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Cities of Gold: A New Play Brings the Middle East to Appalachia

Cities of Gold: A New Play Brings the Middle East to Appalachia

Though I’m not a parent yet, I’ve already created something that has taken on a life of its own. It shares opinions that I don’t necessarily agree with, and it has grown to interact with perspectives I never could have imagined.

I wrote a play.

When I returned to the University of North Georgia from my semester abroad at the Hebrew University of Jerusalem, I began developing a campus project to educate my community on Judaism or Israel. The driving force behind this piece of art is the Nachshon Project, which brings together 20 rising college juniors from Jewish summer camps all around the U.S. and plants them in Israel for a semester.

My idea to write a play grew rapidly from a quippy idea drawn up in a phone conversation with my mom between classes to a fully formed production whose premiere welcomed more than 200 attendees from the North Georgia mountains.

Dahlonega, GA, isn’t exactly the Jerusalem of the Southeast, so I set about finding an engaging and creative way to educate my audience. Playing off of my programmatic experiences my from time as a staffer at URJ Camp Coleman, a Reform Jewish summer camp in Cleveland, GA, I found the tools I needed to make Cities of Gold come alive.

I began writing the play in mid-September of 2015, compiling blog posts and journal entries from my time abroad and from formative experiences I’d had as a staff member at Coleman. That camp connection isn’t just Coleman magic; it’s our tie to Israel and a greater Jewish identity that calls to us.

The monologues weren’t just my own writing. Six pieces were contributed by friends who are just as in love with and confused about Israel as I am. In “I Love Israel, But,” Leah Michalove expressed the struggle of criticizing Israel and loving her in the same breath. In “Student Village,” Preston Neimeiser voiced the inner conflict of many Reform Jews with regards to kavannah (intention) and Halakhah (Jewish law). And “Facebook Survey Says” boasts a collage of various Coleman voices.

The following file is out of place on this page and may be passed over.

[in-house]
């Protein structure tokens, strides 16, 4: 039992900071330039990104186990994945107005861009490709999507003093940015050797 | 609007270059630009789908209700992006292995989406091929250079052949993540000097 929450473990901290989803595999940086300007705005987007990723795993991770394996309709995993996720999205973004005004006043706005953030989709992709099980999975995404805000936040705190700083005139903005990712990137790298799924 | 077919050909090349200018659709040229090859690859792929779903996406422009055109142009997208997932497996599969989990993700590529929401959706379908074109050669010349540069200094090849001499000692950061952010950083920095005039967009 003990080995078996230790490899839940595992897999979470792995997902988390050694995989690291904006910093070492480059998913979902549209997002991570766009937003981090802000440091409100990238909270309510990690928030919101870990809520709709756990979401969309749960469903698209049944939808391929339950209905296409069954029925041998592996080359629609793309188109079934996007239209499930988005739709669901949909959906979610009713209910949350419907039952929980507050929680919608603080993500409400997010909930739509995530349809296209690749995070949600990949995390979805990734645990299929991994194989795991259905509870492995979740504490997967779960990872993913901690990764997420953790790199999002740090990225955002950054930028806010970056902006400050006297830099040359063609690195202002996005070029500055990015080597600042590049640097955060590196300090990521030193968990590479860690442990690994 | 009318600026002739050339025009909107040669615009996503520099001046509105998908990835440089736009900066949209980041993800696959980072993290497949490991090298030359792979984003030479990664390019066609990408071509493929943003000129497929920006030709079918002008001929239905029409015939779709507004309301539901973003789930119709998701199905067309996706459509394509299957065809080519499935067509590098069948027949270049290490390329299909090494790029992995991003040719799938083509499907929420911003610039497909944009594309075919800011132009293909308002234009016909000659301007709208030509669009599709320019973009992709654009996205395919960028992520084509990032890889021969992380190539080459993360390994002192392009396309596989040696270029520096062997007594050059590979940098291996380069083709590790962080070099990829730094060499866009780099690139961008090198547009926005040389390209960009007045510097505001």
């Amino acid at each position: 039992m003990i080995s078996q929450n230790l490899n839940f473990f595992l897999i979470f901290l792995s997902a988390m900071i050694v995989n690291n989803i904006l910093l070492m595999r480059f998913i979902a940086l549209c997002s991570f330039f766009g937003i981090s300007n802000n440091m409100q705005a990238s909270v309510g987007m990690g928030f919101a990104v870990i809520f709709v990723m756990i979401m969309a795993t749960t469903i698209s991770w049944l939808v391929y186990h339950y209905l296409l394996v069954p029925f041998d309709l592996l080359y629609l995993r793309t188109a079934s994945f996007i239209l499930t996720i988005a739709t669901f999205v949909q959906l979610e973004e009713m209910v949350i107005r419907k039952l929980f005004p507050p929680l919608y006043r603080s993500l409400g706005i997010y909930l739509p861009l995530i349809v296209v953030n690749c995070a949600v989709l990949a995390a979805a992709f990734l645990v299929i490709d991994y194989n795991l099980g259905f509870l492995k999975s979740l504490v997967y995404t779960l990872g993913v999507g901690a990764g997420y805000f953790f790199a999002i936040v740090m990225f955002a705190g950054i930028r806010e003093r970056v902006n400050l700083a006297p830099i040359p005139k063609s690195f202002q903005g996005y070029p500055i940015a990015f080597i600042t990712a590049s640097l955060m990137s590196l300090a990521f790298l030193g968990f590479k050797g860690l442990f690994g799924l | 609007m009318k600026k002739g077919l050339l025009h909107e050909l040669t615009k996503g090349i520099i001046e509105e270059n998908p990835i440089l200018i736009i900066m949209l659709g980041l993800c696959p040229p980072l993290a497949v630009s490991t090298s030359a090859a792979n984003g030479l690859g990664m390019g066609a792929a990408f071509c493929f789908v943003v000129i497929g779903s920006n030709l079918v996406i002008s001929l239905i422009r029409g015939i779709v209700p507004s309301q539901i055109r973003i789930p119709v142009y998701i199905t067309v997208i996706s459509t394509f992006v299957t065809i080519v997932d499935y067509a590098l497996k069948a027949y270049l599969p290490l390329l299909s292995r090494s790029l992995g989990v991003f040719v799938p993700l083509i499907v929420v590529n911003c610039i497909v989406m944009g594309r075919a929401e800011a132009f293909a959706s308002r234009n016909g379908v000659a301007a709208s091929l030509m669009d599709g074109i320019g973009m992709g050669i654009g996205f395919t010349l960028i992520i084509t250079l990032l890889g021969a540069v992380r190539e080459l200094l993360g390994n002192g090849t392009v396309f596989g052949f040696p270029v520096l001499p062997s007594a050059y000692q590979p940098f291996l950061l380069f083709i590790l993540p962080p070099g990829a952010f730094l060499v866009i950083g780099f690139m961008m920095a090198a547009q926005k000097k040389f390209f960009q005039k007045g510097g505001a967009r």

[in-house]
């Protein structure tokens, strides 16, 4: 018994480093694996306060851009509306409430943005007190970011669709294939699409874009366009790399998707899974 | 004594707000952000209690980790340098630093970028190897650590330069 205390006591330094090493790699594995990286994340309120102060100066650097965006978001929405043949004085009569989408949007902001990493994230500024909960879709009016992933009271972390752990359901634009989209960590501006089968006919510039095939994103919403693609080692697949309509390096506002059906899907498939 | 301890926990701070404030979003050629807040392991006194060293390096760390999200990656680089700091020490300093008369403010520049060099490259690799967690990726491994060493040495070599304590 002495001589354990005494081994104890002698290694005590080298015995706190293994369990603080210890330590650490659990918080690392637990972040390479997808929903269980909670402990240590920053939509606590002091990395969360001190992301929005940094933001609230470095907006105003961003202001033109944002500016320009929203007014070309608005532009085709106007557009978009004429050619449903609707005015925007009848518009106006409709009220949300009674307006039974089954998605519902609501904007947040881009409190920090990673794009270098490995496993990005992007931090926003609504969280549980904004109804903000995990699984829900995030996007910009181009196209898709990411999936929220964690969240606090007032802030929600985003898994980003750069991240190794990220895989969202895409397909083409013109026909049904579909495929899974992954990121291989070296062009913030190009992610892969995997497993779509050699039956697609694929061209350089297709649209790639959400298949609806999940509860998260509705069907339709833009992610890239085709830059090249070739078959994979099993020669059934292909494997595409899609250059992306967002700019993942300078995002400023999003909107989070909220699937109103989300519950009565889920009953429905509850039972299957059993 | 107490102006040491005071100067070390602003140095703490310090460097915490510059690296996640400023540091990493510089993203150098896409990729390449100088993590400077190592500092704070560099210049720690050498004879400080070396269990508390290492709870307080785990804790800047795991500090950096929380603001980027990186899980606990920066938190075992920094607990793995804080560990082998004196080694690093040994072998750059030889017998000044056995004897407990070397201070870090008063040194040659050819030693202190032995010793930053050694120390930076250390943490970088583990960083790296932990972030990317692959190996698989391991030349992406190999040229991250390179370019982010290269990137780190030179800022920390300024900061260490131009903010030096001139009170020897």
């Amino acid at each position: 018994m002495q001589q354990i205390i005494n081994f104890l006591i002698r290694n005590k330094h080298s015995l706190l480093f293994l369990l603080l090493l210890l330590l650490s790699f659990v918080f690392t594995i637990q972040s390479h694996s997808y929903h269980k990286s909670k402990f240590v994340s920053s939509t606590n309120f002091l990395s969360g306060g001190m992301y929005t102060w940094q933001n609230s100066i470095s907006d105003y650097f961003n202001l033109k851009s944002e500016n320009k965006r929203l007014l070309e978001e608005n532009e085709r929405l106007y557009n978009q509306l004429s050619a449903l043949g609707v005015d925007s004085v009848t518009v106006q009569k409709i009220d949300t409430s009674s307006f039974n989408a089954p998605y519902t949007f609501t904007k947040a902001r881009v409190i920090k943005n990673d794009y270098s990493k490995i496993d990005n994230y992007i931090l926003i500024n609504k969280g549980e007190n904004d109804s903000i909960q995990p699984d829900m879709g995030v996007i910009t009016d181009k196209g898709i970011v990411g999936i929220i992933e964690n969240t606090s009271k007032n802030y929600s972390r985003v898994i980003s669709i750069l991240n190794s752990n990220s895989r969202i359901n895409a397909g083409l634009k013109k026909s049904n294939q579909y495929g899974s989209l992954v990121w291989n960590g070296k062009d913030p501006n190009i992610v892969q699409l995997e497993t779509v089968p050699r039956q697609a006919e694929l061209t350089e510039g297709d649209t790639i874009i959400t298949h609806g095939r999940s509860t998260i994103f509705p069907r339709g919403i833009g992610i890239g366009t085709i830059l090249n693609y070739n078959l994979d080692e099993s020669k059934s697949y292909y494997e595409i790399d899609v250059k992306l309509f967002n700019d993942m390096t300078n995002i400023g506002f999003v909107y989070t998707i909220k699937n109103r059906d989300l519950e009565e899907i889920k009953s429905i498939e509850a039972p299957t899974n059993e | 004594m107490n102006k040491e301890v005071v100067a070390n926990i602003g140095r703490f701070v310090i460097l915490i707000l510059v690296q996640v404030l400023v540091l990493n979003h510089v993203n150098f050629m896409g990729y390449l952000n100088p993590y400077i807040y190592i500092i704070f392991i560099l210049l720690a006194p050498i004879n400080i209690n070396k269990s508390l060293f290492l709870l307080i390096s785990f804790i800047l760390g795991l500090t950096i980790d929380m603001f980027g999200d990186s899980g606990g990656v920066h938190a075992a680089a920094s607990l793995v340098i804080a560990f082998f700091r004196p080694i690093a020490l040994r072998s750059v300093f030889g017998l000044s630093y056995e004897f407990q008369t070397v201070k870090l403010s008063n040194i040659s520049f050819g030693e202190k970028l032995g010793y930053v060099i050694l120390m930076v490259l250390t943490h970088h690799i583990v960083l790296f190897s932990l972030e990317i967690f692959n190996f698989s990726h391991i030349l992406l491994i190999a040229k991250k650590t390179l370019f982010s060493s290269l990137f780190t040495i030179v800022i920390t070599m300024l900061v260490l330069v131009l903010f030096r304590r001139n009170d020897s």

I spent afternoons on the phone with fellow staff members, posed survey questions to Facebook friends, invited Israelis to help me with my Hebrew, and reached out to other Nachshon Fellows for input on the types of perspectives people might need to hear. By December, I held auditions and finally stopped adding and editing monologues over winter break so the cast would be able to practice their parts.

Once school was back in session, we had about three weeks of rehearsal time, and it soon became clear that this was no ordinary show. Every rehearsal was a Jewish teachable moment! The performers immersed themselves in researching the subject matter each would be sharing with our community, including topics like Women of the Wall, the invention of cherry tomatoes, Operation Protective Edge, and Jewish mothers’ disproportionate amount of worrying. By the end of the project, the audience could hardly believe that my mother and I were, in fact, the play’s only Jewish performers.

The night of the show, each audience member received a mock boarding pass for his or her El-Al flight from the mountains of Dahlonega to the streets of Tel Aviv. In one scene, they followed the lines of miscommunication in an Ulpan (immersive Hebrew) course, and in another, they helped volunteers win a pair of overpriced harem pants from a game show. The performance transformed into a give-and-take between the performers and the audience. Indeed, we were all active participants in this emotional experience.

Like any Jewish experiential educational program, we can’t just leave it on the stage. The interest in Jewish culture and efforts to understand the nuanced relationships American Jews have with Israel have continued to grow here on campus, and I hope this will be the beginning of an era of broader cultural diversity and curiosity.

As for Cities of Gold, we’ve been invited to perform at The Davis Academy’s Yom Ha’atzmaut (Israeli Independence Day) celebration in May. We’re taking this show on the road – or, should I say, it’s taking us!

Rachel Glazer is a staff member at URJ Camp Coleman, a Reform Jewish summer camp in Cleveland, GA. She was part of the Olim Fellowship in 2013 and 2014 and the Cornerstone Fellowship in 2015.


Published: 3/28/2016

Categories: Jewish Life, Arts & Culture, Jewish Camping
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